10. Let us not be too occupied in building our bank accounts or reputation in society. That’s important, yes, but not as important as influencing our children. Because they are our source of inspiration and we all aspire for them to have a generation than ours. More importantly, we need to imprint in them a godly legacy because everything else in this world will fade… but values won’t and it can only be transferrable and duplicable through our intentional relationship with our children.

Our mentors always tell us: “If we can bring our children closer to a relationship with God, that’s half of the battle won, that’s 80% in the molding of their character and behavior.” But as their parents, the ones entrusted by God to love them, we have to do our part. We have to love them unconditionally as Christ has loved us. This means we need to have an intimate relationship with God because our experience with Him, overflows in our love for our children. And how we know God, is how they will know this loving God too.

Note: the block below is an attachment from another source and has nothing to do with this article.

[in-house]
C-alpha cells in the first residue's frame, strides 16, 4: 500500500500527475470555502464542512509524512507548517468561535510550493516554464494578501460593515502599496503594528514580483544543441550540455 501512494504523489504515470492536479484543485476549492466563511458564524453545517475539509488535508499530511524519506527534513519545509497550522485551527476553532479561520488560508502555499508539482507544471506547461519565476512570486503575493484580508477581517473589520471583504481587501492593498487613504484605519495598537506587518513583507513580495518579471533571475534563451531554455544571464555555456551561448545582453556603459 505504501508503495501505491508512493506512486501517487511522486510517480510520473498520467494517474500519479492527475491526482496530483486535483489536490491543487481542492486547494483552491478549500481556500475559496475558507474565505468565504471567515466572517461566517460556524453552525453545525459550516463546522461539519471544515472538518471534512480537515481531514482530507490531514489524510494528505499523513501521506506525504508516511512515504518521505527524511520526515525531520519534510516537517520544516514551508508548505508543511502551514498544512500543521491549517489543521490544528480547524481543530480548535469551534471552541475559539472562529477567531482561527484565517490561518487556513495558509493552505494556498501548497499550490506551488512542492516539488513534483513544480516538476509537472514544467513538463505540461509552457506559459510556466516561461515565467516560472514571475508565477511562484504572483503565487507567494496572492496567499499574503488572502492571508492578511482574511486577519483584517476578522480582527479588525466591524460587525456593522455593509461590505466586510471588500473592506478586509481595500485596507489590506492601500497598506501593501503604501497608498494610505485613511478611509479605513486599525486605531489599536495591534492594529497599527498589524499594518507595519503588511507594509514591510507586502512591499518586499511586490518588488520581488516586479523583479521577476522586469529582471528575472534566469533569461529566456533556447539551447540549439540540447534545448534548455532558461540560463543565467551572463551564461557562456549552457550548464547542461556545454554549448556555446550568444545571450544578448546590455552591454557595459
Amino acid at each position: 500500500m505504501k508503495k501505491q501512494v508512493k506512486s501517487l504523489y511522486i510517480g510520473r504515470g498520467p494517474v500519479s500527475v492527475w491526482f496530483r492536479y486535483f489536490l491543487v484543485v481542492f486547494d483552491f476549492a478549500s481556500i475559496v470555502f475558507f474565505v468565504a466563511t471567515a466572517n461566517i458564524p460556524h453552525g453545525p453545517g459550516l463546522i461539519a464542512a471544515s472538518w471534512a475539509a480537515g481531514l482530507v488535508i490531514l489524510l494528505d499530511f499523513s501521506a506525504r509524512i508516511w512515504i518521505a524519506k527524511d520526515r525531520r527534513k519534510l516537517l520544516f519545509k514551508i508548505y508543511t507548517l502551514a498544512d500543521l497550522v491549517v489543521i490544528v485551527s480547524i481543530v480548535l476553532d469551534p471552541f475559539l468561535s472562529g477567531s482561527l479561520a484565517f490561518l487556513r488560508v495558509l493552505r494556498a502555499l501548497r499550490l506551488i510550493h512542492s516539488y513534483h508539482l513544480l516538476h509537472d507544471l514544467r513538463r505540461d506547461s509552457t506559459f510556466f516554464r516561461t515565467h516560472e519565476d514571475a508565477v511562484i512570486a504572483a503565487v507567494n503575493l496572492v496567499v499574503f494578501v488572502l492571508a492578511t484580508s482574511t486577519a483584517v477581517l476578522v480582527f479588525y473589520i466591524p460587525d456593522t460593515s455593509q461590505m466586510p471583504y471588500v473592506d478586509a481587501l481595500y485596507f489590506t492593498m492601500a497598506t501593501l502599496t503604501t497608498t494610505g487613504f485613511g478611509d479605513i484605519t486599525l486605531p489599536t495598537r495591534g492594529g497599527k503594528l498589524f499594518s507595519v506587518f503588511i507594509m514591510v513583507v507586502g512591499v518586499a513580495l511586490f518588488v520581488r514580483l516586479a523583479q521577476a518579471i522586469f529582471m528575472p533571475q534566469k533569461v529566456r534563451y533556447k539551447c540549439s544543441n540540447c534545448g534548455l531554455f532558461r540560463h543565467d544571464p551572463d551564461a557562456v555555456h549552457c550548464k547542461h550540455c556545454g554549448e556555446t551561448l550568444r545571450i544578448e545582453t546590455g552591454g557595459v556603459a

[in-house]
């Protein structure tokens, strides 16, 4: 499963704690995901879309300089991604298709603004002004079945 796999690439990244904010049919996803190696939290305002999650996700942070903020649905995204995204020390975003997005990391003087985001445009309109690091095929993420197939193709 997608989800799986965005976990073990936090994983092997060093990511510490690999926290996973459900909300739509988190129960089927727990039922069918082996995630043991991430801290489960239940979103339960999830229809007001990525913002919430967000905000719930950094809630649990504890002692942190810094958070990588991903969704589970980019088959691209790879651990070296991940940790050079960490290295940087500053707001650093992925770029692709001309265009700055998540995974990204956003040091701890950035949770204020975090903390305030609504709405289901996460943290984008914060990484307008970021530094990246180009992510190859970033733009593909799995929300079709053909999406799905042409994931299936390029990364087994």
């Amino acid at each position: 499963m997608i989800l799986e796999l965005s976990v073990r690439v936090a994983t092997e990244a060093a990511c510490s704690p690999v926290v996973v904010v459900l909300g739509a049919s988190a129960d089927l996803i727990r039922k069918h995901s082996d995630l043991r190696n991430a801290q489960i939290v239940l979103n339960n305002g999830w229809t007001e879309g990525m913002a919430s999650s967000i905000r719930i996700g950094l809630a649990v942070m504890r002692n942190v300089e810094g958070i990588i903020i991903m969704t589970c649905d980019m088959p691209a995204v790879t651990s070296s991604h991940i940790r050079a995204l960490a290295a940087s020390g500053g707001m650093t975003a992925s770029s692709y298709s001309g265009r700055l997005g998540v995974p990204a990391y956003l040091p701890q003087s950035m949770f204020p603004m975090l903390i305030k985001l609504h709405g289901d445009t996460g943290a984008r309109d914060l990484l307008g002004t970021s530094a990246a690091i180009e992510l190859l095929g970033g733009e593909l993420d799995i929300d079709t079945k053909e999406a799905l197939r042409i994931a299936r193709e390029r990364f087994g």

These 10 insights do not cover everything, but hopefully, it will suffice in making some adjustments and changes in the way you parent your children. Remember, no amount of success at work can compensate for failure at home. Because home is where the heart is.

This photo was taken last Saturday, November 17 with the parents, administrators, and teachers of Sacred Heart of Jesus Montessori School and Oro Christian Grace School. Their presence is an indication of to grow together in parenting this generation — the right way.

#parentingthisgeneration
#coachadrian
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Husband, Dad, Corporate Trainer, Motivational Speaker, Inspirational Writer and Catalyst of Change.

Founder/Lead Trainer at The Academy for Extraordinary Teens Founder, Chief Empowering Officer at Maximum Impact Philippines